donderdag, januari 28, 2016

Jason Schmidt: Artists #4


Sam Taylor-Wood, London, U.K., 2003.

"I'm pole-dancing in my studio. I had it installed when I moved in, and I reckon that if all else fails, there is always the option of a career change...."


Susan Rothenberg
, Galisteo, New Mexico, 2008.

"In my studio. Smoking, look tired, hate being photographed. Unresolved marionette parts in painting. My beloved dog, Mink. New Mexico light."


Tauba Auerbach, 2009.


Thomas Scheibitz
, Berlin, Germany, 2009.

"The studio situation in this photo is overloaded in a number of respects. On a few days throughout the year I'll put together a kind of Schaulager, a combination of storage and display where different elements are stacked up against one another—large versus small, old versus new, etc. This stops the working process from becoming like an exhibition situation that will later be presented in, say, a gallery. Everything is assembled in a kind of deliberate disorder—one thing illuminates the other. This also provides the best solution when a portrait is taken in the studio, because I don't like to have half-finished or discarded elements in the background. In fact I'd rather not be photographed in the studio at all.
My studio used to be a garage. I originally rented it for just a few weeks so that I could do trial setups of a large sculpture for Venice. Those few weeks have since turned into more than six years, but I still have to deal with the fact that the building's scheduled demolition might happen at any moment. In the end, the temporary nature of this situation has really benefitted the way I work, because it stops you from becoming too entrenched and keeps you on the move. But it has also shown me that a garage-sized space is ideal for a studio. There isn't much daylight—only when the doors are open. Instead I have movable lighting units, ceiling lights, and a few (but important) dimmable lamps. A wall we recently built divides the space into a painting studio and a sculpture studio. The rest will remain flexible until the building is eventually demolished."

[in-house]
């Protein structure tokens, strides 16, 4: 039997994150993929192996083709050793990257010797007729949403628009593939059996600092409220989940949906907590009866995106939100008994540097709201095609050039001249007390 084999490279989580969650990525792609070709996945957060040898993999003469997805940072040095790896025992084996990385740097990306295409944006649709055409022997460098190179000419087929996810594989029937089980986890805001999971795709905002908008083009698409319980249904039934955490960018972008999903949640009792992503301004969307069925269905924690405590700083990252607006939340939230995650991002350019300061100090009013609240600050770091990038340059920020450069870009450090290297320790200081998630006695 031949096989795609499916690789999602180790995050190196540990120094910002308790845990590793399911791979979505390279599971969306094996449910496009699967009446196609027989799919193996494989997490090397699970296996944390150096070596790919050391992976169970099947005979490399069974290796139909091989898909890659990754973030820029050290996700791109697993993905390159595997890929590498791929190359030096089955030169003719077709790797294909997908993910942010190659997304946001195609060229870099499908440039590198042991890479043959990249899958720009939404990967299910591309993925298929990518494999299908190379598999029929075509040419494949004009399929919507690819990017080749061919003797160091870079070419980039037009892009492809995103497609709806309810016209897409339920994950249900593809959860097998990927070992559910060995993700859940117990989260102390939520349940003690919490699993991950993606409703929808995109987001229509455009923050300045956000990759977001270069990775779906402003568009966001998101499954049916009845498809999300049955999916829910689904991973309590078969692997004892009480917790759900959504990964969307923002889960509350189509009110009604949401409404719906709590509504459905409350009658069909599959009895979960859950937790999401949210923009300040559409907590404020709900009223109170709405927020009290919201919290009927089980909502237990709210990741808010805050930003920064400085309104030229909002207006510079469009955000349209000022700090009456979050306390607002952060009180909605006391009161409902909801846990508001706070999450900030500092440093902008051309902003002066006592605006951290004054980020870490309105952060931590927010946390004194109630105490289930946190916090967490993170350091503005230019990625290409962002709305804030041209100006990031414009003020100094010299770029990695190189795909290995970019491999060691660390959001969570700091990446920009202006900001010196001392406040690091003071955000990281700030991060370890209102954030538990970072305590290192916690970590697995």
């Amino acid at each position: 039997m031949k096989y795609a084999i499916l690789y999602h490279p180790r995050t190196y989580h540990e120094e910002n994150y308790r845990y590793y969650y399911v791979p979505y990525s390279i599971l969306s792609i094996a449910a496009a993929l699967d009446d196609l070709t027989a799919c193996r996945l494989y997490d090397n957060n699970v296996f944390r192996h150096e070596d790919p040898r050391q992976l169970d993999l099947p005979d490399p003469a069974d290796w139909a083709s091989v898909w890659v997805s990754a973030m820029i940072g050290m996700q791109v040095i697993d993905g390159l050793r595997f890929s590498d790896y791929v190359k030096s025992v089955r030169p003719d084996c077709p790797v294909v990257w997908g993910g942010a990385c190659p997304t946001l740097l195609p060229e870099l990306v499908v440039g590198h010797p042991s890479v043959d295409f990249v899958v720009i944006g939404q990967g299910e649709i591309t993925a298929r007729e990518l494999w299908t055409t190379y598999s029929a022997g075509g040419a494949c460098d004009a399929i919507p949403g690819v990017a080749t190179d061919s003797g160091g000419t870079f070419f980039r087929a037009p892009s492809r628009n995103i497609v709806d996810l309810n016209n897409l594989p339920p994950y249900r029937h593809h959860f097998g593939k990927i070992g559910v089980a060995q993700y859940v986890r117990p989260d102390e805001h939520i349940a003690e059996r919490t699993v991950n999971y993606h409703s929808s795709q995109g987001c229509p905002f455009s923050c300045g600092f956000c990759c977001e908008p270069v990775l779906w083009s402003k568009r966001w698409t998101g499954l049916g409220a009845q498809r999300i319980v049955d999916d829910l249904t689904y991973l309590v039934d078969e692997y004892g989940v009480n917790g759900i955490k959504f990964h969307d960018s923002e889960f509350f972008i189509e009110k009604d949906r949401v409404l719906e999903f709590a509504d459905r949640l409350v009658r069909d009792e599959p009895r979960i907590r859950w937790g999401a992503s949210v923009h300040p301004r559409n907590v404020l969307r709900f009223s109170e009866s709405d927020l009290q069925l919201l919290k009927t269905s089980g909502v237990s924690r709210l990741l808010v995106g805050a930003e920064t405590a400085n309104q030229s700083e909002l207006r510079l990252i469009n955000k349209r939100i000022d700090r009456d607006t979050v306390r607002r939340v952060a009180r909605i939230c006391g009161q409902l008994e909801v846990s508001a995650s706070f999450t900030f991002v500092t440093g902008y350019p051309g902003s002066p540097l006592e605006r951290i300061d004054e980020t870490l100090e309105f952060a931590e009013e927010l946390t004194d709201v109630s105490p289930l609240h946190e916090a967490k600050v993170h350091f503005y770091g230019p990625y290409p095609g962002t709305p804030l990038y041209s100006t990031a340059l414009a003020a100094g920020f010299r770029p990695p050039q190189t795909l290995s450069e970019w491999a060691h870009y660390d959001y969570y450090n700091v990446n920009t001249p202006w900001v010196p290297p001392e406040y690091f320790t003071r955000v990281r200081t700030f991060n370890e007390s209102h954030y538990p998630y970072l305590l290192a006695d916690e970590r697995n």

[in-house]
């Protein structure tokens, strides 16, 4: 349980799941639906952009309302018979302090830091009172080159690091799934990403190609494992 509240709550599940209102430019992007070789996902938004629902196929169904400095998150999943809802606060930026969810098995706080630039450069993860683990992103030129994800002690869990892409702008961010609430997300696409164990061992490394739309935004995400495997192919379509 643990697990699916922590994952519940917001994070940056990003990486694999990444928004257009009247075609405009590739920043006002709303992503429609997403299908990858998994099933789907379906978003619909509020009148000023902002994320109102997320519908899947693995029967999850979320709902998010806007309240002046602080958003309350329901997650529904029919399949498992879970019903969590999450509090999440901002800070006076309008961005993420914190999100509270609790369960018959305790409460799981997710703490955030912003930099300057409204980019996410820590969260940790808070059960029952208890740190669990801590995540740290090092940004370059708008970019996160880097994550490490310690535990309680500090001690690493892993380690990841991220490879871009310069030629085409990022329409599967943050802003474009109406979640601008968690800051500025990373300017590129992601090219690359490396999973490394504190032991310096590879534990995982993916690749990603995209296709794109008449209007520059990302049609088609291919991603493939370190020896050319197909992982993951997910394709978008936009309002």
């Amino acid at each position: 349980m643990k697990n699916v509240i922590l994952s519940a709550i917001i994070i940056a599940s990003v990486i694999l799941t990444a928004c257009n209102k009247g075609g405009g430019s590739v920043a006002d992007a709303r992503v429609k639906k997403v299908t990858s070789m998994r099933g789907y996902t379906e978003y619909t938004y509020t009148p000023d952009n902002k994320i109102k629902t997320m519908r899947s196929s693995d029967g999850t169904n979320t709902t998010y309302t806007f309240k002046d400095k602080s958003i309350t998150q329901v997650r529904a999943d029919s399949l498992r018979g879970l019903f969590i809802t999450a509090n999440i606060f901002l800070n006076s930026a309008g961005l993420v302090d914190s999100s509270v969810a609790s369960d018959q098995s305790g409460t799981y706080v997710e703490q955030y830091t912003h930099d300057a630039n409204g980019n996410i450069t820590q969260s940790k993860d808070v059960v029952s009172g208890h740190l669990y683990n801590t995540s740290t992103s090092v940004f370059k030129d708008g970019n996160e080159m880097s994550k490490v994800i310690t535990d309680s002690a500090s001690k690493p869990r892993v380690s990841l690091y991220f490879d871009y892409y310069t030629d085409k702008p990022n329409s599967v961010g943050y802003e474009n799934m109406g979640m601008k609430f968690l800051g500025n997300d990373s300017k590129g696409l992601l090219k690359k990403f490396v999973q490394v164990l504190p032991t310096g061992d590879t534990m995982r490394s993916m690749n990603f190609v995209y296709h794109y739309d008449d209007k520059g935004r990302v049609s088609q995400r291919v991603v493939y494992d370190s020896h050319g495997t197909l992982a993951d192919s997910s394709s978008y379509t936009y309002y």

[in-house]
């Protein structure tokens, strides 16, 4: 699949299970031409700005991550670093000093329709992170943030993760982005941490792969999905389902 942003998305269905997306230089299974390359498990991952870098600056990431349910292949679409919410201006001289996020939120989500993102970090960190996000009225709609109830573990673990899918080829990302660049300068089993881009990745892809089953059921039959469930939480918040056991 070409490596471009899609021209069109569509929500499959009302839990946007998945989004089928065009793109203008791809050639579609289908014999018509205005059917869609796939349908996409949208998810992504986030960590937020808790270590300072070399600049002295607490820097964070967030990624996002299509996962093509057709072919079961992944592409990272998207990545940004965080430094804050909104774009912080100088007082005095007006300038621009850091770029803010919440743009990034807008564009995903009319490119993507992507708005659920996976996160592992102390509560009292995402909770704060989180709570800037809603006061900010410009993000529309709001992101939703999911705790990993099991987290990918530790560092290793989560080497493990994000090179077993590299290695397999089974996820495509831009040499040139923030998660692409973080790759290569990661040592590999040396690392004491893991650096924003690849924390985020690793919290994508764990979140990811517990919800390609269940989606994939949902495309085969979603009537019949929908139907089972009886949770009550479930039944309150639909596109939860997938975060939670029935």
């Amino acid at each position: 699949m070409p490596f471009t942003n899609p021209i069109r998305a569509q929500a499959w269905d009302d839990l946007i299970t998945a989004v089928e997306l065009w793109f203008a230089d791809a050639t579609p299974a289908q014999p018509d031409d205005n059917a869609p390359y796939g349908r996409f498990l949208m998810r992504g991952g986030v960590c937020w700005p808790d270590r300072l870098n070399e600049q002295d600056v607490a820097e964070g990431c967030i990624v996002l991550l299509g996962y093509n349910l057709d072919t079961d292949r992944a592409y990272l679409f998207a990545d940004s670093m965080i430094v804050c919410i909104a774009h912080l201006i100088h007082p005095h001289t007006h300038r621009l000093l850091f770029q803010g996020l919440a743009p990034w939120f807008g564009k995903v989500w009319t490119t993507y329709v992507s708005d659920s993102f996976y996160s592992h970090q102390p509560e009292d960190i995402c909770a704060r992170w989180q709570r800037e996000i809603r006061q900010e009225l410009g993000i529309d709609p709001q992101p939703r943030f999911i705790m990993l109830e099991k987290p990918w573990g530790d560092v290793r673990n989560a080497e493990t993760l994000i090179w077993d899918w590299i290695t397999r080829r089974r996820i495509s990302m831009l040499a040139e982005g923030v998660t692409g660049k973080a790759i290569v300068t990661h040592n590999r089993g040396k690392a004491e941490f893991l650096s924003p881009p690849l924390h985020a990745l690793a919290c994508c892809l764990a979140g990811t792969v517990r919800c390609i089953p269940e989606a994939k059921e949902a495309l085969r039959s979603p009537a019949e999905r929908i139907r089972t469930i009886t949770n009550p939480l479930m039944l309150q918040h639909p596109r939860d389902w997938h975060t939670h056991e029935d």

Vik Muniz
, Rio de Janeiro, Brazil, 2011.

"Pereira Maquinas is the biggest junkyard in Rio and also our studio for the Pictures of Junk series. Junk is a very interesting material to work with because it is in a between stage, where the original function is gone and is about to be transformed into something else. Transformation is the stuff of art, when an idea transforms itself into matter."


Wade Guyton, New York, 2000.

"This is an unfinished sculpture in the studio. It's made of gold-, smoke- and bronze-mirrored acrylic, and solid-black Plexiglas. The strips are joined at the seams and form something like a screen with irregular angles and sizes. The photograph makes it appear environmental—as if I were surrounded by mirrors in a room. But actually the opposite is true: It is a discreet object that stands as a sculpture within a room. The surrounding room becomes absorbed in the object, multiplying the space perceptually. The different colors of the mirrors distort and at times impair the sculpture's reflectivity, complicating both the reflected surface and the viewer's relationship to the piece. I've built a few of these objects—one at Gavin Brown's Enterprise, one in London at Delfina— and they all function differently. As the viewer walks around the object, it's shape transforms, expanding and contracting along with the reflected architectural space.
A lot of my work is concerned with this expansion and contraction of space—perceptually and physi- cally. I take a lot of photographs and am interested in how a photograph condenses physical space and flattens objects. Often the sculptures I make reflect that phenomenon in their construction. This photograph in particular completes a cycle of contracting and expanding, resulting in a rather abstract and confusing representation of space, although this "effect" is not the only goal.
The sculpture—like much of my work—owes a lot to Minimalism and the use of rectilinear forms. But the pieces are, as one friend called them, "non-minimal." They are complicated and multifaceted, and they emphatically reject any notion of purity. They come directly from the world. There is a cheapness and a decadence to this piece...sort of pathetically glamorous—certainly committed to its shiny surface, but at the same time taped together, collapsible, provisional, and temporary."


Wolfgang Tillmans, London, U.K., 2006.

"This is the favorite window in my studio. I took a portrait of a friend sitting here the day before this portrait was taken. I was happy when Jason accepted my invitation to use the same spot. Windows have a central place in my work. They are the interface between private and public, inner and outer. The objects placed on a windowsill are charged by and negotiate this relationship." (bron en foto's; Jason Schmidt)

Honderden kunstenaarsportretten van Jason Schmidt zijn te zien bij de bron (hk).

> Sam Taylor-Johnson (Sam Taylor-Wood)
> Tauba Auerbach
> Thomas Scheibitz

> Vik Muniz
> Wolfgang Tillmans


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